> included in the middle of the function in the middle of other source
    > files. Here's an artificial example:
    >
    > // isr.c file
    > ...
    > static void interrupt isr(void)
    > {
    >         unsigned char i, temp;
    >         #include "usart.c" // serial channel
    >         #include "i2c.c" // I2C channel
    > ...
    > // modbus.c file
    > if(RCIF)
    > {      
    >         RCIF=0;
    >         temp = RCREG; // receive data byte
    > ...
    > // i2c.c file
    > if(SSPIF)
    > {
    >         SSPIF = 0;
    > ...
    >
    > I was taught that the convention of having each distinct module (as in C
    > we don't have classes) represented by a a .c file [1] helps to do
    > modular programming. This technique screws that convention.
    >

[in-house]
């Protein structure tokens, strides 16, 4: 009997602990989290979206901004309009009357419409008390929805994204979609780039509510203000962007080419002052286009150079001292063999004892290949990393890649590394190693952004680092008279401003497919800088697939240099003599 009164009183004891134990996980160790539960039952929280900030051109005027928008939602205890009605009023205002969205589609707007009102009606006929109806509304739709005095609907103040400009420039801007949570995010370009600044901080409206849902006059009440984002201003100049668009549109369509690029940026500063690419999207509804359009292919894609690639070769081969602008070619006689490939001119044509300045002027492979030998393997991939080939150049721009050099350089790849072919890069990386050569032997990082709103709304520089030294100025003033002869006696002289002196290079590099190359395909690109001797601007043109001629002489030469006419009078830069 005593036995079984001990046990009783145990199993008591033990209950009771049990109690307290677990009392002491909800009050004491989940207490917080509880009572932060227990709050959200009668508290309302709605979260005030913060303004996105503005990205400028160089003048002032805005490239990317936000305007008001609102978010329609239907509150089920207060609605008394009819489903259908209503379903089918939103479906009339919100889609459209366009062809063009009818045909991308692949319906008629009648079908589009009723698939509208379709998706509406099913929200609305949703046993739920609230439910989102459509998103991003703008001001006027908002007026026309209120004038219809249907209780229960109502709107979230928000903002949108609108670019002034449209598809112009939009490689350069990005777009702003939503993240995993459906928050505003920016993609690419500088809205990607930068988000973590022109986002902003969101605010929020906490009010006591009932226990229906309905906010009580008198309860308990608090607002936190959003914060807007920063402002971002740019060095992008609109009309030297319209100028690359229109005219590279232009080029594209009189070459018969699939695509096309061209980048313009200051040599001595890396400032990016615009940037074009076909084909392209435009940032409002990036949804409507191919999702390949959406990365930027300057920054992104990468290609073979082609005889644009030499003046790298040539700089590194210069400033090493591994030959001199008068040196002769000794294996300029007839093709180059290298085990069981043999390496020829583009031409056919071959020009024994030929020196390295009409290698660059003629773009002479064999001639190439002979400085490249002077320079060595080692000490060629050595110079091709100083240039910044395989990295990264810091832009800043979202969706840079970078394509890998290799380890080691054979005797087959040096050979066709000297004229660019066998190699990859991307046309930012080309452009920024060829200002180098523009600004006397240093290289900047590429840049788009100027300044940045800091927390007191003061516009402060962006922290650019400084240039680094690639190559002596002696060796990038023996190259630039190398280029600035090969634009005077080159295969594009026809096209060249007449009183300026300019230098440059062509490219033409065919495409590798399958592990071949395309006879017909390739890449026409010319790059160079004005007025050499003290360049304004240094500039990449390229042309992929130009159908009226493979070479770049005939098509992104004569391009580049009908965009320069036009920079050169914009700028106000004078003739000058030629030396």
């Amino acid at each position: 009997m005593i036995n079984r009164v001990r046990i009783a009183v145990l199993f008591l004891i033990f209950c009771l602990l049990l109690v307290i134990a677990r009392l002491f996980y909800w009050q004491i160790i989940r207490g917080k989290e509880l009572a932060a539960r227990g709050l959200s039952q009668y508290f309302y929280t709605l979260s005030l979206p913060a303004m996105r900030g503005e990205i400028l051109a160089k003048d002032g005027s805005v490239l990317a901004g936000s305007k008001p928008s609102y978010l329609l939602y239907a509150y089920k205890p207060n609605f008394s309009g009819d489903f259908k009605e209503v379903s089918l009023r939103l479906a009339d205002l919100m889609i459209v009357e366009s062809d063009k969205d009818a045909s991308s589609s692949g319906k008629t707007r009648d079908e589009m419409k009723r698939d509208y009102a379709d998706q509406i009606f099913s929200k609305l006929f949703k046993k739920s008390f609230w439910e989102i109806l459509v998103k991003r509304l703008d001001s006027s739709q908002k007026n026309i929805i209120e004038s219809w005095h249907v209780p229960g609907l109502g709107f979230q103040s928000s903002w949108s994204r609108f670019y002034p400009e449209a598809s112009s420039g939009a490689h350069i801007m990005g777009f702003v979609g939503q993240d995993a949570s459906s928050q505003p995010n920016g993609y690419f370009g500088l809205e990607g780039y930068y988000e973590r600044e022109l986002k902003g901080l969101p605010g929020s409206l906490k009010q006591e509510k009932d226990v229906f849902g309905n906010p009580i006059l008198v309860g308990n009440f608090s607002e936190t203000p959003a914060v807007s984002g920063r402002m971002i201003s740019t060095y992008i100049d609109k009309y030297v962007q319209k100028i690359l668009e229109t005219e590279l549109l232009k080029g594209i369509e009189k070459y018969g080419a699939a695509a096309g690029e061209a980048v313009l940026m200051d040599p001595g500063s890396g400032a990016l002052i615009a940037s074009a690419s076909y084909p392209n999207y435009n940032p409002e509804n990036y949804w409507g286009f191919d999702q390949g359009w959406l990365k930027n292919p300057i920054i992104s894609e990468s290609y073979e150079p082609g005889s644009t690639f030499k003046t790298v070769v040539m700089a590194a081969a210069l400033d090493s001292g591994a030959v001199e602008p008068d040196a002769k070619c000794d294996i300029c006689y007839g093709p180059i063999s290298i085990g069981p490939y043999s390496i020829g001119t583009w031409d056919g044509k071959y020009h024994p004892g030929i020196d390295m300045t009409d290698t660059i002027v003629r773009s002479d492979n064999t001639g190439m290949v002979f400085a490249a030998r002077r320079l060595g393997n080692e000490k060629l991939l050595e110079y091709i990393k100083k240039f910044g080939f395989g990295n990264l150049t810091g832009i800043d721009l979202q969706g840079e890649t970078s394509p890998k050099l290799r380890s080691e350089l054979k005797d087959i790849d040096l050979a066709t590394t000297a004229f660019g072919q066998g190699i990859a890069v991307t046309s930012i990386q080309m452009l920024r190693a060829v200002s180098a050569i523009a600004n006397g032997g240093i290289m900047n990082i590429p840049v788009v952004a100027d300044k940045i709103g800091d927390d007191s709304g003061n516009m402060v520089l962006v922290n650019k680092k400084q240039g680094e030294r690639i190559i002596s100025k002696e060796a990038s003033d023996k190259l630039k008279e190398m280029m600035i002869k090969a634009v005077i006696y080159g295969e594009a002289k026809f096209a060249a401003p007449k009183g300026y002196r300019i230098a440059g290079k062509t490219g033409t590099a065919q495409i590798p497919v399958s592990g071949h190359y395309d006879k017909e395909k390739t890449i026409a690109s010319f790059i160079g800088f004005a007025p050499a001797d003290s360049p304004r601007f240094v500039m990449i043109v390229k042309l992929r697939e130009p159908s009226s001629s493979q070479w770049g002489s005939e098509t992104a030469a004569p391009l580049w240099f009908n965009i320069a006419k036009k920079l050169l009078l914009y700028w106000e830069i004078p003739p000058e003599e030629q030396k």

> At the very least, I think that those source files should not have the
    > '.c' extension to avoid confusion, as any programmer would expect that a
    > file with '.c' extension will contain valid source that should compile.
    >
    > On the other hand, in this project this technique has its use: #include
    > directive adds portions of code to an ISR that add various functionality
    > to the application.
    >
    > I'm not sure how should I rewrite the code in a clearer way. Should I?
    >
    > [1] Also I was taught that the convention of having each module
    > represented by a pair of .c and .h files helps object-oriented approach,
    > as we separate the interface from implementation and always have a place
    > to look up the interface.
    > Can there be different useful conventions? Can i.e. keeping all function
    > definitions in a single file be justified?


    I do it sometimes when I want to get the last ounce of performance out
    of something.
    It allows most compilers to inline a little bit better.